Indianapolis man faces nightmare after name used fraudulently at crash scene

INDIANAPOLIS, Ind. -- An Indianapolis man says the crash report filed under his name is a mistake, and it caused him to become buried in paperwork.

Adam Archer contacted CBS4 Problem Solvers to try and get some help.

"Right before Christmas, I received a phone call from State Farm telling me that I was in a wreck on December 7th," Archer said.

The agent told Archer he owed State Farm thousands of dollars. Archer, though, says he was not on a wreck December 7th. Right away, he knew something was wrong.

"I immediately thought it was Corey," Archer said.

Archer said an acquaintance, Corey Pickett, had mentioned being in a car accident in early December. When Archer confronted Pickett about it, he said that he admitted to using Adam's name at the scene.

"He told me he did have a warrant (out) and that’s why he gave my name, just because he didn’t want to go to jail," Archer said.

CBS4 Problem Solvers confirmed through court records that Pickett did have a warrant out for his arrest in December. He was later picked up and is now doing time in prison. A record in the Marion County Jail also notes that Pickett has used another name, Corey Woolvin, in previous cases.

The crash report from December 7th lists Archer as the driver, and puts him at fault.

"(The BMV) suspended my license. I have a $1,000 reinstatement fee showing on my license (and) also have three insurance companies coming after me to pay for damages," Archer said.

CBS4 took Archer's case to IMPD. The department told Archer to file a police report for identity theft, which he did, and the same day we got in touch, Sgt. Doug Heustis said he'd made a change.

"We have removed all of Mr. Archer's information from the report," Heustis said.

Heustis, who oversees the department's crash investigations, said that the police report Archer filled out showed he was serious about the allegations, and gave him a paper trail to follow. Heustis determined there was enough evidence to remove Archer's name and file an amended report with the BMV.

Still, CBS4 Problem Solvers wanted to know how Archer's name could've ended up on the report in the first place, and why the officer didn't question Pickett at the scene.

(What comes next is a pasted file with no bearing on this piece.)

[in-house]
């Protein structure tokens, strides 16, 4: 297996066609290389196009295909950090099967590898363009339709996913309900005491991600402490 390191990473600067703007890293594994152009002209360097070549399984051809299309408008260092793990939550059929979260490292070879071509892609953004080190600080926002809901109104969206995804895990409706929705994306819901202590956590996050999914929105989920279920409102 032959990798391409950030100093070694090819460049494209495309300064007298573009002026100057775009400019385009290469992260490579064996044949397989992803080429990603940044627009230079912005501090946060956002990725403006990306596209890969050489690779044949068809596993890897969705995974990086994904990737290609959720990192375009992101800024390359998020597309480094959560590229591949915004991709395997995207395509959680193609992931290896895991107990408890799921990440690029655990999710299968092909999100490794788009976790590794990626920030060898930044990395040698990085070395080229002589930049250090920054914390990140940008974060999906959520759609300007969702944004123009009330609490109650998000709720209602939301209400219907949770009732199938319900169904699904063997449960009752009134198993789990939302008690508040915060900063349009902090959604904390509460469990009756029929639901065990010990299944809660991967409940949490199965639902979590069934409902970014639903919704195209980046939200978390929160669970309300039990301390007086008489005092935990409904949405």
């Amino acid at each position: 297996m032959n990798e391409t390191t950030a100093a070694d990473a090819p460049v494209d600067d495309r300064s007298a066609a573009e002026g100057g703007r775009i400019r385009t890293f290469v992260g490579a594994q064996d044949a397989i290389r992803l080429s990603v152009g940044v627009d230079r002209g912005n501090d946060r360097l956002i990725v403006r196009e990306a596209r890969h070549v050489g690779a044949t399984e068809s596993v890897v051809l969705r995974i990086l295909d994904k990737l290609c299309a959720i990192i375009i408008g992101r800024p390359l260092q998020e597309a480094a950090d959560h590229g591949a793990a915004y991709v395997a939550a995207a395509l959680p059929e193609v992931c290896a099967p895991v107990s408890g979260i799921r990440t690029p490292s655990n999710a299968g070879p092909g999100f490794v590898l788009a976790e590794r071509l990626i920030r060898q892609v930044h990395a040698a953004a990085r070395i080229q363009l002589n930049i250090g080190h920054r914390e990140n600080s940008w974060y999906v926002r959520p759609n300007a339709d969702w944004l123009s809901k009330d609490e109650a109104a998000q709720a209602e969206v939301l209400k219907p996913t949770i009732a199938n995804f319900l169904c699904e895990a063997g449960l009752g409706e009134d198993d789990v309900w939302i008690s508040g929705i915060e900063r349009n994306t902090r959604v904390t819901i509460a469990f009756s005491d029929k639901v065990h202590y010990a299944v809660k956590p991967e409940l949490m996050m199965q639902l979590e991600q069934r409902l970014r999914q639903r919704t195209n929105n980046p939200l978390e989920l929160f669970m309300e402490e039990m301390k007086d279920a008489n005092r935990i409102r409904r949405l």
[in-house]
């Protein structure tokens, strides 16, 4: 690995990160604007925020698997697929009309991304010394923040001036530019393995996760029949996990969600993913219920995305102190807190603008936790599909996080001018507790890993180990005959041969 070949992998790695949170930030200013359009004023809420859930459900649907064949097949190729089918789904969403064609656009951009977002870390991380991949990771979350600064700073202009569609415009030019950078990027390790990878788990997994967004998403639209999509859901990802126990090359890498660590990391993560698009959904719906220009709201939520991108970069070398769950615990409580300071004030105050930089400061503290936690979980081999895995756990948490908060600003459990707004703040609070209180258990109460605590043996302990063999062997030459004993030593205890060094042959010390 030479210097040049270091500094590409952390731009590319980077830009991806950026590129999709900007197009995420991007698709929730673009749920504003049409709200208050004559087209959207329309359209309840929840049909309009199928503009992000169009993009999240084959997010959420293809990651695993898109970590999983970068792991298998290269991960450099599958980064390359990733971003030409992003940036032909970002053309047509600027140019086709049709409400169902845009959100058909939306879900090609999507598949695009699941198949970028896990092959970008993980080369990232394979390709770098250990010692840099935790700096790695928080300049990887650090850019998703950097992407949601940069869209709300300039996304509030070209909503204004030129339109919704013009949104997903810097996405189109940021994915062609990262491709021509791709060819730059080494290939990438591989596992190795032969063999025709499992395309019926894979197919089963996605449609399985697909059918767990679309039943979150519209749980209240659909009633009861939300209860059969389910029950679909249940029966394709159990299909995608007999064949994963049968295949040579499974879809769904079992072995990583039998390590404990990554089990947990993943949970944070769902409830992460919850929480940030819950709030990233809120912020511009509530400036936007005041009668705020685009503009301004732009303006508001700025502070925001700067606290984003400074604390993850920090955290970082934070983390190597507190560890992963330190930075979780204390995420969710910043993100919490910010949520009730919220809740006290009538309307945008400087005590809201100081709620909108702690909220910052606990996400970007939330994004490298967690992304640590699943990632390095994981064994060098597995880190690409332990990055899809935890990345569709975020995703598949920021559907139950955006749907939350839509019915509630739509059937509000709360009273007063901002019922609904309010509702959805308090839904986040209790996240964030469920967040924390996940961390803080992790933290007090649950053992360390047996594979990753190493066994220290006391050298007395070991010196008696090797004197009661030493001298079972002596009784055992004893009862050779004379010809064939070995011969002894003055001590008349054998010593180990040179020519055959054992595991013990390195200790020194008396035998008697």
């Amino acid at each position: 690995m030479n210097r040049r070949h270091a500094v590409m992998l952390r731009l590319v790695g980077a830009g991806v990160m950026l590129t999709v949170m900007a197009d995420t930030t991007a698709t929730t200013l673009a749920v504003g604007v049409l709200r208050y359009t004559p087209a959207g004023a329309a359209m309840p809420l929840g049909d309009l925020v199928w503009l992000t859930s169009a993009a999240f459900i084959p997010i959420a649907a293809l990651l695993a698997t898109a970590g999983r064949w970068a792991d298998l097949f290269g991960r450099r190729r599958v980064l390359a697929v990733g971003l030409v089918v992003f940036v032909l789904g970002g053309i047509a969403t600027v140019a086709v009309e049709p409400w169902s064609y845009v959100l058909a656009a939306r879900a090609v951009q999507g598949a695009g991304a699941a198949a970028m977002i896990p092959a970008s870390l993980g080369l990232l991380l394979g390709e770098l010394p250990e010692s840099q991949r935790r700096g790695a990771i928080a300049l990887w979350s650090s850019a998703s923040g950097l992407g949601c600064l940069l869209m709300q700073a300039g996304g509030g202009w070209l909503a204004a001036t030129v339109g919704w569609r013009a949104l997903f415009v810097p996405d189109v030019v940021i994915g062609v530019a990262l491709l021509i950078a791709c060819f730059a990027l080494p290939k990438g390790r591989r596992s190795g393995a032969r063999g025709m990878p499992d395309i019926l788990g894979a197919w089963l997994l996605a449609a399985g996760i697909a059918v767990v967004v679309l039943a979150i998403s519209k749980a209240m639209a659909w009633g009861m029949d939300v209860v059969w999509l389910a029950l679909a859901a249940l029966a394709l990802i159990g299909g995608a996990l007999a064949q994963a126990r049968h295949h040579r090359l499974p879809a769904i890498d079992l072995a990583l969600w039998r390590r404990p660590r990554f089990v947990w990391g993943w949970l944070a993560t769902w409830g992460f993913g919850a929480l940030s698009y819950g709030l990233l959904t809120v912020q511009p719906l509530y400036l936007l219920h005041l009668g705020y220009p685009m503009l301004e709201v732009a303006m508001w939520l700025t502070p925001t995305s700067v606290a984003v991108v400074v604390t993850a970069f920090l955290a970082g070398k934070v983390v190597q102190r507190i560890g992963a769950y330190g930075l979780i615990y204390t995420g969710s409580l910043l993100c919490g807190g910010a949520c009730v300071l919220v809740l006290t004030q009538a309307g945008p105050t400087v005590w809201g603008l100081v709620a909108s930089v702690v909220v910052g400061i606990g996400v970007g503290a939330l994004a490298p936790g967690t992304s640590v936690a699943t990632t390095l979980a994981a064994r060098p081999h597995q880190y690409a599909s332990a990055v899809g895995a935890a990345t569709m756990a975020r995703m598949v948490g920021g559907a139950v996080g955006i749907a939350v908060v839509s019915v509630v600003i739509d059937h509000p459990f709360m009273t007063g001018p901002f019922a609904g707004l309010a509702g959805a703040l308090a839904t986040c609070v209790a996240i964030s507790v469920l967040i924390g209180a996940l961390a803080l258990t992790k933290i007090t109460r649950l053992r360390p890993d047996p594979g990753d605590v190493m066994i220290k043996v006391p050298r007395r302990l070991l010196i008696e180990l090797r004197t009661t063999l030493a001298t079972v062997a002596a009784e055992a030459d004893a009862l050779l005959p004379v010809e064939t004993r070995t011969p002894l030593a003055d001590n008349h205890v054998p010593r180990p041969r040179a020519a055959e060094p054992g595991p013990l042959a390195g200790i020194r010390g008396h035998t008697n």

"This was a pretty busy crash, a fairly chaotic crash. You’ve got four cars at rush hour at east Washington and Southeast, a very major intersection," Heustis said.

Last year, IMPD officers filed 28,331 crash reports. That averages out to around 77 per day, and Heustis said most crashes are civil, not criminal. State law says a crash report "must contain, if possible" the name and address of each driver, along with some other information. It does not require officers to get a driver's license, and Heustis said clearing the road and ensuring everyone's safety takes priority.

"They won’t get a photo, they’ll get a very basic description of the person and their driver’s license number," Heustis said.

Heustis said that cases of mistaken identity or fraudulent identity at a crash scene like this are not common, but they do happen three or four times a year.

Archer will get his license back, though as of Wednesday it was still tied up in BMV processing. He said the resolution was a relief, since he has been suspended before, and he was about to achieve a clean record so he could get his CDL and increase his pay at work. Archer said he's been getting his life on track, and will keep doing that, even if a speed bump like this gets in the way.

"I fell very hard and I came back out on top and I just believe there’s a lot of other people that can do the same thing," Archer said. "The last four years, I've done the best I ever have in my life."

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